Legend has it that the first metal smartphone was the brainchild of two Stanford graduates in a garage...no, wait, wrong tech legend. It isn't hard to see metal's allure. Its versatile finish adds visual depth, physical gravitas, and an air of poshness that dress up a handset with a sense of sartorial importance associated with the upper echelons of personal electronics -- which is why smartphone-watchers seem to go mad for phones with metal rims and more.
Here are some (but not all) of the metal-wrought smartphones we've encountered over the years.
The Samsung Galaxy Alpha is Samsung's first major metal-framed smartphone, and also its most premium-feeling yet. Although the metal just runs around the rim, a slightly rubberized backing helps keep it incredibly light and pleasant to hold.
Both new iPhones (the 6 and 6 Plus) are dressed in aluminum along the sides and back, a material design now expected for iPhones. The furor this time is over the nature of the aluminum, which has led to an outcry -- Bendgate -- when it was discovered that the larger-size model was easy to accidentally bend.
Gorgeous. Stunning. Those descriptors of the HTC One's industrial design still apply today, whether you're talking about the original or 2014's HTC One M8 follow-up. Better yet, HTC managed to infuse the phones' graceful anodized aluminum lines with rich, matte color, such as red, blue, and gold like the Harman Kardon edition pictured here.
Nokia is no stranger to making smartphones out of metal, and the N8 was one of my all-time favorites. Produced in Nokia's pre-Windows Phone days, the Nokia N8's Symbian OS was the phone's weakest link.
Nevertheless, the Nokia N8 had a 12-megapixel camera to beat, and had a funky shape (vaguely like a flattened football) and came in equally funky colors (I'm especially fond of that lovably weird lime green).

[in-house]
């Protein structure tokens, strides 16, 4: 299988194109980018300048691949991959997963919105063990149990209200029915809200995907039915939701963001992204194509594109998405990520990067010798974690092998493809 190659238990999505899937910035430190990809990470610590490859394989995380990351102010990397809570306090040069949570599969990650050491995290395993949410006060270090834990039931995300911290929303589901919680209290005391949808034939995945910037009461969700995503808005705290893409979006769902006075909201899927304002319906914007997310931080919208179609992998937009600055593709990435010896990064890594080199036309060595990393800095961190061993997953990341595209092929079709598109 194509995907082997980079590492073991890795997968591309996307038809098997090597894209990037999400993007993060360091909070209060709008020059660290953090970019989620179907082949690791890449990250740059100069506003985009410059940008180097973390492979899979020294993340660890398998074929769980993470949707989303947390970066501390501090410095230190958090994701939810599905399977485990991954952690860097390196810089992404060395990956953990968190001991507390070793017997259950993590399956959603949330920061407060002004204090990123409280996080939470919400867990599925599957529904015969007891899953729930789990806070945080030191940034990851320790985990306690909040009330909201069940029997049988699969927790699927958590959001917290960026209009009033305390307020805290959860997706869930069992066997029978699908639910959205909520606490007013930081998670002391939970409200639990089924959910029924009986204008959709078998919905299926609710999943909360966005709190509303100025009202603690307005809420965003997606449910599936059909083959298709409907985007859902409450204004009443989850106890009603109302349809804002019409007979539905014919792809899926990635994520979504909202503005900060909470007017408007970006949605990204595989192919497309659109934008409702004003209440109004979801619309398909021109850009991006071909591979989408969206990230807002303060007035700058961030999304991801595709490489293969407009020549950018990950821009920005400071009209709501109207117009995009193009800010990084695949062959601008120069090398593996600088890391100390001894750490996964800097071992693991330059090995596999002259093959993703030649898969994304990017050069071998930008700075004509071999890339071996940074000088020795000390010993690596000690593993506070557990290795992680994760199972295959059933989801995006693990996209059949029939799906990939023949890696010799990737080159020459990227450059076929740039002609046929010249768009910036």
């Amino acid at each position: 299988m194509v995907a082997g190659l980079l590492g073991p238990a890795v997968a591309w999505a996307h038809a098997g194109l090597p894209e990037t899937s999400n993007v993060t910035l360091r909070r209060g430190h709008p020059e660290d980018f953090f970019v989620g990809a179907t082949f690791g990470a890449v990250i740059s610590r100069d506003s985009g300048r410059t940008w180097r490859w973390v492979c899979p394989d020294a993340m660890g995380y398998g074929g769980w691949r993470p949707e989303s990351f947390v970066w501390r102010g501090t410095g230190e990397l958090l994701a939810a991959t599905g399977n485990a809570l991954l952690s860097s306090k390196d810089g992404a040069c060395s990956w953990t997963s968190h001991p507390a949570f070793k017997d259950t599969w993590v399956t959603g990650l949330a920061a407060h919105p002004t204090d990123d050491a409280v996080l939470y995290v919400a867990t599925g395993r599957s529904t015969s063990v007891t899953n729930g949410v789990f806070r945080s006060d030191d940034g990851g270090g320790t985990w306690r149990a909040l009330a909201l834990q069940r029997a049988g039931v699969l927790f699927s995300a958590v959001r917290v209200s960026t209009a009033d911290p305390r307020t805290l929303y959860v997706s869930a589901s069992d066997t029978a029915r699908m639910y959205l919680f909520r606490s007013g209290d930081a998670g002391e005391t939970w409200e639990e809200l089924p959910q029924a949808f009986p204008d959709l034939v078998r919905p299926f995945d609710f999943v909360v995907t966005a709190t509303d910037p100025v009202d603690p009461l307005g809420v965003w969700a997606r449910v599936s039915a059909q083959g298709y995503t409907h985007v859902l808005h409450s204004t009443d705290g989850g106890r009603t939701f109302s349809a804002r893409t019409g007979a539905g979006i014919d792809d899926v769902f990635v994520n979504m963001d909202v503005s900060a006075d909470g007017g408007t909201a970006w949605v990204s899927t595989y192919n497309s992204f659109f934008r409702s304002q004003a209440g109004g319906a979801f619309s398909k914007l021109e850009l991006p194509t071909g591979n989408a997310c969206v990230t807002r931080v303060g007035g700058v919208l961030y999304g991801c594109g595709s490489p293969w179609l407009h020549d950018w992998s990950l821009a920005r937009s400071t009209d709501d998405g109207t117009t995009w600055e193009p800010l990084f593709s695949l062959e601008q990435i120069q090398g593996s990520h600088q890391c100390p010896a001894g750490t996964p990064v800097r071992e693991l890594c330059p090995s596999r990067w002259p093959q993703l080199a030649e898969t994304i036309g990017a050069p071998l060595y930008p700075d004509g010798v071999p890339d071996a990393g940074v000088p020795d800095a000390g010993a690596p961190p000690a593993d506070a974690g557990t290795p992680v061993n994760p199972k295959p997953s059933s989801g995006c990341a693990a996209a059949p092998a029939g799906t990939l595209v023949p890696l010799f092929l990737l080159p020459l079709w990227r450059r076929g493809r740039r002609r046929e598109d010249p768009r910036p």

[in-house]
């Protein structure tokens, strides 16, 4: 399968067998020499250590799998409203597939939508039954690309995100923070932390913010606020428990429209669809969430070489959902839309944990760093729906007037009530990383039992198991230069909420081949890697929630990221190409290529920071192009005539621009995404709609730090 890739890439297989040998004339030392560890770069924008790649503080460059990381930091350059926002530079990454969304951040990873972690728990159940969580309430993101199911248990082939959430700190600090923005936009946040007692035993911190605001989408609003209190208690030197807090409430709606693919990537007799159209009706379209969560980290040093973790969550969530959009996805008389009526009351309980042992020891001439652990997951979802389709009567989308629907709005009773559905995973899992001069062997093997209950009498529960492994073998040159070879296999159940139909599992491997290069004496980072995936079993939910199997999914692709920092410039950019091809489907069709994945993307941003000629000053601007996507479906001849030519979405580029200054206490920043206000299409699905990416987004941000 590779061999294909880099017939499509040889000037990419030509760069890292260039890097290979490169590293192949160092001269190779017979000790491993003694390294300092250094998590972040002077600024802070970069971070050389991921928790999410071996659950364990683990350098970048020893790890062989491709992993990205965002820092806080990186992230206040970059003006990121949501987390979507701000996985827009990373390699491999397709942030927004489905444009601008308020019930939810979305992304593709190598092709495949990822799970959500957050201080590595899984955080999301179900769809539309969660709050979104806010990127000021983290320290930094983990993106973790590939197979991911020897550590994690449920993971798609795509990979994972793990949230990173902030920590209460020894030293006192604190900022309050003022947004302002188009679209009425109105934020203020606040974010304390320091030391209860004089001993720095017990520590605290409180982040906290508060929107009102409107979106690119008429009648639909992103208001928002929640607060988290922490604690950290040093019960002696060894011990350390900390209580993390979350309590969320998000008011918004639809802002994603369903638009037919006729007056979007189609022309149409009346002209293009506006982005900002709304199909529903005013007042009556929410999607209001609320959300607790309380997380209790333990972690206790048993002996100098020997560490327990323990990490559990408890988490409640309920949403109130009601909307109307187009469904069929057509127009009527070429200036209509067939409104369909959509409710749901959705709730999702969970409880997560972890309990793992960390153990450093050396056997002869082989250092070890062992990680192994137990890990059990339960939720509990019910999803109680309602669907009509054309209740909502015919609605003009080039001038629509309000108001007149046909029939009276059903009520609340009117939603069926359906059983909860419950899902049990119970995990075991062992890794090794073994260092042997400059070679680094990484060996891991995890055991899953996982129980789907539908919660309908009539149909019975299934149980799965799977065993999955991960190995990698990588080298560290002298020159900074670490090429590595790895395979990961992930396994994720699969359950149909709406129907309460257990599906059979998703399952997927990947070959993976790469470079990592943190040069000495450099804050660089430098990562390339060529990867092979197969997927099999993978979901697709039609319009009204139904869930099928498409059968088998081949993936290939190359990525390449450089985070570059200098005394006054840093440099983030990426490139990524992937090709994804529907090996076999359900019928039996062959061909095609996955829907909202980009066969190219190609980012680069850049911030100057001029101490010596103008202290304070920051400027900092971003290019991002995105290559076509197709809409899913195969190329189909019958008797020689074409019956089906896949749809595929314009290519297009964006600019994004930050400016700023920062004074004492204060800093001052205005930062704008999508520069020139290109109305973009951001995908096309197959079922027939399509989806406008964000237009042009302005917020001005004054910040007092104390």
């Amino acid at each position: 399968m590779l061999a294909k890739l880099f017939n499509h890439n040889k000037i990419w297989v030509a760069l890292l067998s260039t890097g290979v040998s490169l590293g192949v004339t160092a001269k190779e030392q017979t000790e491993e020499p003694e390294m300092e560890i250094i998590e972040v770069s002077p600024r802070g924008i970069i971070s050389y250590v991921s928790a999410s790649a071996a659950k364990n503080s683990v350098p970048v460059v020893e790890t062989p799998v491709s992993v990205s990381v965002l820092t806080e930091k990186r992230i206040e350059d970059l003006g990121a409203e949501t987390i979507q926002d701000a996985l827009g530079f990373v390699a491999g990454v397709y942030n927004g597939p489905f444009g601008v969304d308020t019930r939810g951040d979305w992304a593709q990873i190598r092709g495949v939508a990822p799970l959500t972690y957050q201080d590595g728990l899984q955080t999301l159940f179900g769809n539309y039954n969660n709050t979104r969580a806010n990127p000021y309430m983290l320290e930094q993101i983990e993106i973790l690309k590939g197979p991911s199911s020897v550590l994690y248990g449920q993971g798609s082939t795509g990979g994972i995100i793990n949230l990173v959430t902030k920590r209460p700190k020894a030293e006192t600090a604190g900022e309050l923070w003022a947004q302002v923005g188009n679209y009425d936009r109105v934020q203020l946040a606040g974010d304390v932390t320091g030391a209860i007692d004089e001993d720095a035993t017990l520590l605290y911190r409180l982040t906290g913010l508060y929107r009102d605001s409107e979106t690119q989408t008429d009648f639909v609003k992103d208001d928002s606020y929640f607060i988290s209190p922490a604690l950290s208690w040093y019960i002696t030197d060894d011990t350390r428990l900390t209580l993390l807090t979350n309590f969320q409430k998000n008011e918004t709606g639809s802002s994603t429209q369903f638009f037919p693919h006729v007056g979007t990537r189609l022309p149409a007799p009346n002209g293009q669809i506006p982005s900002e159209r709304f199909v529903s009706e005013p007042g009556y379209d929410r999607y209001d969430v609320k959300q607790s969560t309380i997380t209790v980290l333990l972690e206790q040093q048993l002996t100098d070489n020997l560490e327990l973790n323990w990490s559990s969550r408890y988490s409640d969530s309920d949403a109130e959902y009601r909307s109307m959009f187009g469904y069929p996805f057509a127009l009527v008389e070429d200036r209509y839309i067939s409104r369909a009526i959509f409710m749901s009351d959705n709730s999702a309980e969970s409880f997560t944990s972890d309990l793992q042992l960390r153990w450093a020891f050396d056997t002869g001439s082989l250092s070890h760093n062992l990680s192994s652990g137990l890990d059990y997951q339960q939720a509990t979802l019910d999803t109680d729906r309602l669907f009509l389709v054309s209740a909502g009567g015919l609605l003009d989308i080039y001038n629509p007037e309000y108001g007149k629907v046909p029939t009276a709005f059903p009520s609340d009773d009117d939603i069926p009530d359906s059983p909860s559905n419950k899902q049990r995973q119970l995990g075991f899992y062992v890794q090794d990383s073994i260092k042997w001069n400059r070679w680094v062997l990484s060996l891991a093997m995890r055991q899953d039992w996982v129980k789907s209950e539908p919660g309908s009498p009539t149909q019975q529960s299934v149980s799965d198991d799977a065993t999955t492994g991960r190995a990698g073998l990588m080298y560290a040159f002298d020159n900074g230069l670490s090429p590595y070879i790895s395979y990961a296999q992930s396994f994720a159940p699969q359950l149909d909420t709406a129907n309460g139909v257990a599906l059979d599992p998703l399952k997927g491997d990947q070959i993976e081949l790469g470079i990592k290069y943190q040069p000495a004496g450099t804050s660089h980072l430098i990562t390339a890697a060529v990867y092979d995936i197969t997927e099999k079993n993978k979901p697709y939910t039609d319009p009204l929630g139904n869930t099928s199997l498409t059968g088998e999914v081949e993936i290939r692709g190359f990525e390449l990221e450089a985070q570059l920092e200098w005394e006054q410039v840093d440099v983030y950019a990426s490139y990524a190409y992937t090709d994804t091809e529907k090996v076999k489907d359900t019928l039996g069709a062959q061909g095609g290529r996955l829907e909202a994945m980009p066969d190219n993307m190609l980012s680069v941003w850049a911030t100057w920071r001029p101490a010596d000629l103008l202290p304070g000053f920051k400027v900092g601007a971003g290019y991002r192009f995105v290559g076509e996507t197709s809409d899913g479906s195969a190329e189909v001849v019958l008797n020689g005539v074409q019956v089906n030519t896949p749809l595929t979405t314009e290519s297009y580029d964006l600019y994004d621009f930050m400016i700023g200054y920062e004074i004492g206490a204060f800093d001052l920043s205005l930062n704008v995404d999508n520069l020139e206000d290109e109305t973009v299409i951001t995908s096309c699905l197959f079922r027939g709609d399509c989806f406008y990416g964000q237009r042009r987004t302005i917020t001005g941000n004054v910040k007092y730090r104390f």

In Nokia's Windows Phone era, Nokia Lumia phones mostly ditched metal in favor of screaming polycarbonate shades. That is, until the Nokia Lumia 925 appeared with sedate coloring and a metal rim. 2014's Nokia Lumia 930 was the first Nokia phone in a long time to repeat the trick, this time optionally pairing a silvery trim with those vibrant tones.
Its metal backing was one of the physical features that wowed us most when the first iPhone burst onto the scene. The second-generation iPhone's plastic backing had a purpose -- to get better signal, which metal can obstruct -- but Apple's hugely popular phone lost some of its elite sheen. Since then, a metal frame has made an appearance in the line, complemented by ceramic or glass.
Super-skinny with a metal back panel, Huawei's Ascend P6 was one of the outfit's best-looking phones, ever. Its successor, the P7, pulled back on the goods, leaving just a silvery band along the rim. Unfortunately, the rest of the phone felt cheap and sluggish.